‘Earable’ Computing: Earphone To Be The Next Significant Milestone
Have you heard that ‘earable’ computing is about to become the next significant milestone in wearable devices? Very soon, the new hardware, software and apps will all run on this platform.
A research group is defining a new sub-area of mobile technology called ‘earable’ computing and the team believes that earphones are about to become the next big thing in wearable devices.
According to Romit Roy Choudhury, a professor in electrical and computer engineering (ECE), “The leap from today’s earphones to ‘earable’ would mimic the transformation that we had seen from basic phones to smartphones.” “Today’s smartphones are hardly a calling device anymore, much like how tomorrow’s earables will hardly be a smartphone accessory.”
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The group of researchers believes tomorrow’s earphones will continuously sense human behavior, have Siri and Alexa whisper just-in-time, run acoustic augmented, track user motion and health, and provide seamless, security, among many other capabilities.
The research questions that underlie earable computing draw from a wide range of fields, including signal processing, sensing, communications, machine learning and embedded systems. The SyNGR team is at the forefront of developing new algorithms while also experimenting with them on real earphone platforms with live users.
Computer science Ph.D. student Zhijian Yang and other members of the SyNRG group, including his fellow students Liz Li and Yu-Lin Wei are leading the way. They have published a series of papers in this area, beginning with one on the topic of hollow noise cancellation that was published at ACM SIGCOMM 2018.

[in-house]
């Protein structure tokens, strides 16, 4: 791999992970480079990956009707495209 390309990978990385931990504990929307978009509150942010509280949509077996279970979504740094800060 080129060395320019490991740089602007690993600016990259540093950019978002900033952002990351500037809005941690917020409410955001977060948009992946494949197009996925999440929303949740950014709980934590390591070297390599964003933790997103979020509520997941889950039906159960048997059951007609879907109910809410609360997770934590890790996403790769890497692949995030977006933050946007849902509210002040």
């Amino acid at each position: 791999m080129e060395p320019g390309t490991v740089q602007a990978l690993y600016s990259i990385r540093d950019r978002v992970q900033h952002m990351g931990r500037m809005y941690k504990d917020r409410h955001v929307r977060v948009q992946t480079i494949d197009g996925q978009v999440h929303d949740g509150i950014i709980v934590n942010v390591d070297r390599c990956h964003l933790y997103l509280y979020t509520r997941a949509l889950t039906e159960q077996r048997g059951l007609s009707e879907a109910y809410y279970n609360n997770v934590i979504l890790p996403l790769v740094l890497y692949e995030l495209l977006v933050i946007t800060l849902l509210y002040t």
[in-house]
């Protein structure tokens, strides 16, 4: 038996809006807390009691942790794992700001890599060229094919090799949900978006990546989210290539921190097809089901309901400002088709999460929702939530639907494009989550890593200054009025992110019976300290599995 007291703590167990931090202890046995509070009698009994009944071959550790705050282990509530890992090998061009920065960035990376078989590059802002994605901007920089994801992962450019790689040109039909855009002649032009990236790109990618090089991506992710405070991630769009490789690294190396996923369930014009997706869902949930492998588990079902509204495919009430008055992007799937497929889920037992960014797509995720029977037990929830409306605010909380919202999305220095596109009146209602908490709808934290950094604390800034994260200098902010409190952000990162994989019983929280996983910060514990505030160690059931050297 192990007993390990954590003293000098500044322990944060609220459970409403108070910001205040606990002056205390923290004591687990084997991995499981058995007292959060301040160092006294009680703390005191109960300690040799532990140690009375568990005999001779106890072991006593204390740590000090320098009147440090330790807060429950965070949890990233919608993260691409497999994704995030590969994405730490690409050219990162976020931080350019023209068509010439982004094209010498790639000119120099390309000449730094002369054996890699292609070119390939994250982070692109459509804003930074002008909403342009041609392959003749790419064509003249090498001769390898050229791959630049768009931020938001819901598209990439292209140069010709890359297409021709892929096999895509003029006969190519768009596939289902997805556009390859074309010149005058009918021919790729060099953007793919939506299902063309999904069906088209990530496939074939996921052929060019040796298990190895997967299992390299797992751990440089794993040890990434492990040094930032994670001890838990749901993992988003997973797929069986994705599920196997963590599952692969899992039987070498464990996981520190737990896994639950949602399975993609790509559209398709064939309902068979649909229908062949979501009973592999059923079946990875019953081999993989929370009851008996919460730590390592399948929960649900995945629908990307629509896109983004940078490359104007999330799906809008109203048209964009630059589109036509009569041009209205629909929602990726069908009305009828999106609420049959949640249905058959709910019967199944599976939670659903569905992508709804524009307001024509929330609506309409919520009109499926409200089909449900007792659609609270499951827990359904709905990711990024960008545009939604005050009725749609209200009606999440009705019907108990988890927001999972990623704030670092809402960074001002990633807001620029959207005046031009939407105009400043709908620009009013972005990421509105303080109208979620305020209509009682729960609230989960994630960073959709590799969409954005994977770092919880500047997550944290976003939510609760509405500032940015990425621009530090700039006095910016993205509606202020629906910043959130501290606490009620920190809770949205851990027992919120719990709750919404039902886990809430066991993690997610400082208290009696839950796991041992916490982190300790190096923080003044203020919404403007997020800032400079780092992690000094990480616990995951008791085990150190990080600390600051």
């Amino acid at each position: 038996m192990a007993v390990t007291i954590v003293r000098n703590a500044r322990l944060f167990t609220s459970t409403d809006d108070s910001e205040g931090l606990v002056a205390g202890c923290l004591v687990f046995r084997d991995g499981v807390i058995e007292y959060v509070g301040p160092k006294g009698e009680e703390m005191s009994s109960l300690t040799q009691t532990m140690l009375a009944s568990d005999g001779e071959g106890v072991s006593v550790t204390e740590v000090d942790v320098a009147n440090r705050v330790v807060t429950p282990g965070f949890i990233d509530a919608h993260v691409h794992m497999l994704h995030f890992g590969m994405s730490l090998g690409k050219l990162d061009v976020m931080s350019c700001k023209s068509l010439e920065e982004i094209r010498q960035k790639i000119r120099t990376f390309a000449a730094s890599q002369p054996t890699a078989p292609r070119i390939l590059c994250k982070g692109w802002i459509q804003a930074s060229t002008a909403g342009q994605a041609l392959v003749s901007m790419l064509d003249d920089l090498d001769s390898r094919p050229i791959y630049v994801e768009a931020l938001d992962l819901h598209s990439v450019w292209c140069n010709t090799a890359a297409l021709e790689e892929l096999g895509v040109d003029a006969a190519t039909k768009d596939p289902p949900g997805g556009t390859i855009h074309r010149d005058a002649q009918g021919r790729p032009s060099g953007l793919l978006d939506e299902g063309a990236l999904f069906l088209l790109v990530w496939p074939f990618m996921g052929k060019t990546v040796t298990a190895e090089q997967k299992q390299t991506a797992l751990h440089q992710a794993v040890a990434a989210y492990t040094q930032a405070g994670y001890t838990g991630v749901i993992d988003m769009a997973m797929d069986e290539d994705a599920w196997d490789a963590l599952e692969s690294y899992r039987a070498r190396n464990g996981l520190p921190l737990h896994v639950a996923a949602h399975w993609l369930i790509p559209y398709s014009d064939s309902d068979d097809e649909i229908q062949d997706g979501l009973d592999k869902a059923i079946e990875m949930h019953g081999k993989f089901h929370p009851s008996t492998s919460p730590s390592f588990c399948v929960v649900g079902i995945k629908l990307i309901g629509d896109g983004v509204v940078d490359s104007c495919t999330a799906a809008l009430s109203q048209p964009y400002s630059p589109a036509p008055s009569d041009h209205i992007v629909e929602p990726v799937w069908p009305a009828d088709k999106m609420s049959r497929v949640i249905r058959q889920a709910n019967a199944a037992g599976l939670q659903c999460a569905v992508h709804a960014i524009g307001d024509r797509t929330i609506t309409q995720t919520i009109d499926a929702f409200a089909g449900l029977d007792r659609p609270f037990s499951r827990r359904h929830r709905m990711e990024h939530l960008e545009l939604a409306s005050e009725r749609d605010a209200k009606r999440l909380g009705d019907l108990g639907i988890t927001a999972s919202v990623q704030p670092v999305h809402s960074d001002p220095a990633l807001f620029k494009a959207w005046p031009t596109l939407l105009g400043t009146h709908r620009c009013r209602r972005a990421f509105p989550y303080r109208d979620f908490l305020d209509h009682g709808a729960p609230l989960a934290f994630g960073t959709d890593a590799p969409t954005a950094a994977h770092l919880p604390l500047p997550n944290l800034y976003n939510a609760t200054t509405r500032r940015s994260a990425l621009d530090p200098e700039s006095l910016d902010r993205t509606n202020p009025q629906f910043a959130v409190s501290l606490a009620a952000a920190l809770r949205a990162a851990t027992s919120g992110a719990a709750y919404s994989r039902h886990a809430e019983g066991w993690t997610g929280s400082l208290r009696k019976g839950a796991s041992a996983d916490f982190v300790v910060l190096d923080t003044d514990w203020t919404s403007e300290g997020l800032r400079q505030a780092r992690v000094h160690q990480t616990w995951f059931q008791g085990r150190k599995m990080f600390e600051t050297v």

Lately, the group had three papers published at the 26th Annual International Conference on Mobile Computing and Networking (ACM MobiCom) on three different aspects of earable research: voice localization, acoustic augmented reality and facial sensing for earphones.
According to Zhijian, “If you want to find a store in a mall, the earphone could estimate the relative location of the store and play a 3D voice that simply says ‘follow me’ in your ears and the sound would appear to come from the direction in which you should walk as if it is a voice escort.”
The second paper, EarSense: Earphones as a Teeth Activity Sensor, looks at how earphones could sense in-mouth and facial activities such as teeth movements and taps, enabling a hands-free modality of communication to smartphones.
Moreover, many medical conditions manifest in teeth chatter, and the proposed technology would make it possible to identify them by wearing earphones during the day. In the future, the team is thinking of looking into analyzing facial muscle movement and emotion with earphone sensors.
The third publication, Voice Localization Using Nearby Wall Reflection, investigates the use of algorithms to detect the direction of a sound. It means that if Mark and Janet are having a conversation, Janet’s earphones would be able to tune into the direction Mark’s voice is coming from.
Wei says, “We have been working on mobile sensing and computing for 10 years.” “We have a lot of experience to define this emerging landscape of earable computing.”
Haitham Hassanieh, assistant professor in ECE, is also involved in this research and the team is funded by NIH and NSF, as well as companies such as Google and Nokia.